What’s the point of an iWatch?

You’re the most valuable technology company in the world.  What do you do?

  1. Launch a fashion accessory
  2. Extend from your core competency to a new, adjacent category
  3. Neither

How many raised their hands for 1?  Yet, that’s what a lot of smart people seem to be advocating for Apple and the iWatch.  Anthony Kosner of Forbes is the latest to sing this chorus.

How do you convince the mass of consumers to consider an iWatch to be a necessary accessory for 21st century life? Make it a fashion-forward, celebrity-endorsed object of desire. Make it aspirational (to use the technical marketing term.) And then, once its value and exclusivity is established, transform it into an “attainable luxury,” much like the iPhone has become. From this perspective, Apple’s fashion executives have a lot to do. To start with Pruniaux, perhaps Apple now intends to sell the iWatch through the same retail channels as luxury watches like TAG Heuer—Tourneau and high-end department stores.

Hmm.  I don’t think anyone will deny that brand is a big part of Apple’s success; Apple products are desirable and aspirational.  However, while fashion is always a differentiating factor for Apple, it’s never been the point.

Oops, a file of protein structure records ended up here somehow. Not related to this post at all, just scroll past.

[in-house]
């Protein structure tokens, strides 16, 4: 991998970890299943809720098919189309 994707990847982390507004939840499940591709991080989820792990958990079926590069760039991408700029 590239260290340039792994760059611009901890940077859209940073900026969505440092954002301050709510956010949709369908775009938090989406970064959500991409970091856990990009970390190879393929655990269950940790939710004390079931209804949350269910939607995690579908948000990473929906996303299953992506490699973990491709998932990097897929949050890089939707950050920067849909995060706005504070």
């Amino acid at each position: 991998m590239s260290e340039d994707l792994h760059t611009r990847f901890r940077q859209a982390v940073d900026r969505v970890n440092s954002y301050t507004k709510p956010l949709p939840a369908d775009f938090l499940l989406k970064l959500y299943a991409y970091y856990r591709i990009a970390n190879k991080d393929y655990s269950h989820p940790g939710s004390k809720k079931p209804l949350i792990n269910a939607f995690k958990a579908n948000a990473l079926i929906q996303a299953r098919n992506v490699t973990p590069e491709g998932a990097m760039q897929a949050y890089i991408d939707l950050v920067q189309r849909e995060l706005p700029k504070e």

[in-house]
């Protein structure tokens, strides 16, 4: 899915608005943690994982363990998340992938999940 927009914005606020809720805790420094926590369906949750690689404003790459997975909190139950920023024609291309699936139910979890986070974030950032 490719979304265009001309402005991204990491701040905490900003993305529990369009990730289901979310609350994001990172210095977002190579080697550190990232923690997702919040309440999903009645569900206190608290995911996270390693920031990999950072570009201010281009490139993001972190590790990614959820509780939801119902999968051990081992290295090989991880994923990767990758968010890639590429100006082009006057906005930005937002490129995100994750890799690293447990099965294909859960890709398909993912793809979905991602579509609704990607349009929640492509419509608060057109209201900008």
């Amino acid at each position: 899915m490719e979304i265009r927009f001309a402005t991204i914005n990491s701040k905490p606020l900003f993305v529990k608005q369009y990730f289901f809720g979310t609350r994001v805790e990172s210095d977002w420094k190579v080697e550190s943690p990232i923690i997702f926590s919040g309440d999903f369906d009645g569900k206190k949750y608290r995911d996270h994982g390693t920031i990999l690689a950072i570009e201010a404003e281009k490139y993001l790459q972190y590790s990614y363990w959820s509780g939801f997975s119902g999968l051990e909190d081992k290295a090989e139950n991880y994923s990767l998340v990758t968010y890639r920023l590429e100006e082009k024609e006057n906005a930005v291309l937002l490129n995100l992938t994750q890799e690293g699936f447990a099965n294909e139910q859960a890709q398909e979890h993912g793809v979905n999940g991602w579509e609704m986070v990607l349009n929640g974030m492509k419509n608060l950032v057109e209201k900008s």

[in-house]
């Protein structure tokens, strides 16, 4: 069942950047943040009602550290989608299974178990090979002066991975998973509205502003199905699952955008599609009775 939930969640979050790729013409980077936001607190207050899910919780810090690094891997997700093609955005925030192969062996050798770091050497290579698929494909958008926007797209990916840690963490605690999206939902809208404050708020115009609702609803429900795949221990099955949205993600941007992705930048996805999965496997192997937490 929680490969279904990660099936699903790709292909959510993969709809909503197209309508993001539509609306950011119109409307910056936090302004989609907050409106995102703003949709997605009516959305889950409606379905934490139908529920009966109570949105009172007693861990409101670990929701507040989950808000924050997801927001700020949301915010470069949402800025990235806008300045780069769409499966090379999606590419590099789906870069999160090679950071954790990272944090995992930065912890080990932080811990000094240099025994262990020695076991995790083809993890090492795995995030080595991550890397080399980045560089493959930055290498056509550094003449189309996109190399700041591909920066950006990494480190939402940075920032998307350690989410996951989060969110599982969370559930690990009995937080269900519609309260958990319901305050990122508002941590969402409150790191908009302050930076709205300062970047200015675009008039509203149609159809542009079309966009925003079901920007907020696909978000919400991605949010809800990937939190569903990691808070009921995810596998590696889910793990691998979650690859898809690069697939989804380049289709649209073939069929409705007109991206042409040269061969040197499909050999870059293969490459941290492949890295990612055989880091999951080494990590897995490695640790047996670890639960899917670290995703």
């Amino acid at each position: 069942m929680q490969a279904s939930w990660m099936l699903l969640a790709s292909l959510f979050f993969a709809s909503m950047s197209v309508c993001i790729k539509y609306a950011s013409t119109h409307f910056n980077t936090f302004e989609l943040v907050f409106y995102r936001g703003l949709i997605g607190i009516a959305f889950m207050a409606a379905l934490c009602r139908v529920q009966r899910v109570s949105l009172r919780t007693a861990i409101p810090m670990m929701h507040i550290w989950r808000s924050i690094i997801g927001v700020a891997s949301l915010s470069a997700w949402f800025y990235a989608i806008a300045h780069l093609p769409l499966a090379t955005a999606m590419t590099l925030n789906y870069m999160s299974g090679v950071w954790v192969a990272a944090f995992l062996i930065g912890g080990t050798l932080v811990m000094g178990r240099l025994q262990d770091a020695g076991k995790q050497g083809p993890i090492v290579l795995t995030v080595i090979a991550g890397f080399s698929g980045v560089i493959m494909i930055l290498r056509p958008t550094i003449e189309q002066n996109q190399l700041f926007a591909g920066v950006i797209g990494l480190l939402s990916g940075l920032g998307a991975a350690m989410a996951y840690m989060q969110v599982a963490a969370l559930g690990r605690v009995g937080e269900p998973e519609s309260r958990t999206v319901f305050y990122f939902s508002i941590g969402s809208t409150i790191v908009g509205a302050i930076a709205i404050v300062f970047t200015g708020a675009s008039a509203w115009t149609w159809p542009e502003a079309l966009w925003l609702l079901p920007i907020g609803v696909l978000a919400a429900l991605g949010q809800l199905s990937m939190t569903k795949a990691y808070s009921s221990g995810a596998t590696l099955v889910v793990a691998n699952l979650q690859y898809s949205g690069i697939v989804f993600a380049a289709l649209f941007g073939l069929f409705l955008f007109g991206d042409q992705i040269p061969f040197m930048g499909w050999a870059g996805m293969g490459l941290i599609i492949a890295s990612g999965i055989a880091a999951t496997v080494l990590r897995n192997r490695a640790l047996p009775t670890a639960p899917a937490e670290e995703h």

The iPhone looks sexy and many do buy it because of fashion; but it’s in the consideration set because it’s a highly functional device first and foremost.  To put fashion before function for the iWatch is like the tail wagging the dog.  Of course it should look good.  Nobody wants ugly devices.  But technology should be the bedrock that fashion is built on.

Selling the iWatch as a fashion accessory is to be Breitling or Burberry; it’s not Apple.  I would not sell it through high end department stores, where clueless haute couture “attendants” wouldn’t know the first thing about technology.  I would not price it in the luxury category to compete with TAG Heuer, a necessarily niche market where the low installed base will drive third party developers to Google’s welcoming arms.

In the poll above, option 2 is the easy vote.  And if I don’t think the device is good enough, then I’d choose option 3 — incubate the idea further until it’s mature enough to launch.  Option 1 should be a non-starter.  I suspect that’s how Steve Jobs would decide too.

Postscript: All that said, the smartwatch UI/UX concept by Behance referred to in the Forbes article (and pictured above) does look gorgeous.  It’ll take a retina-level screen display to pull off, which is entirely possible.  Check it out below:

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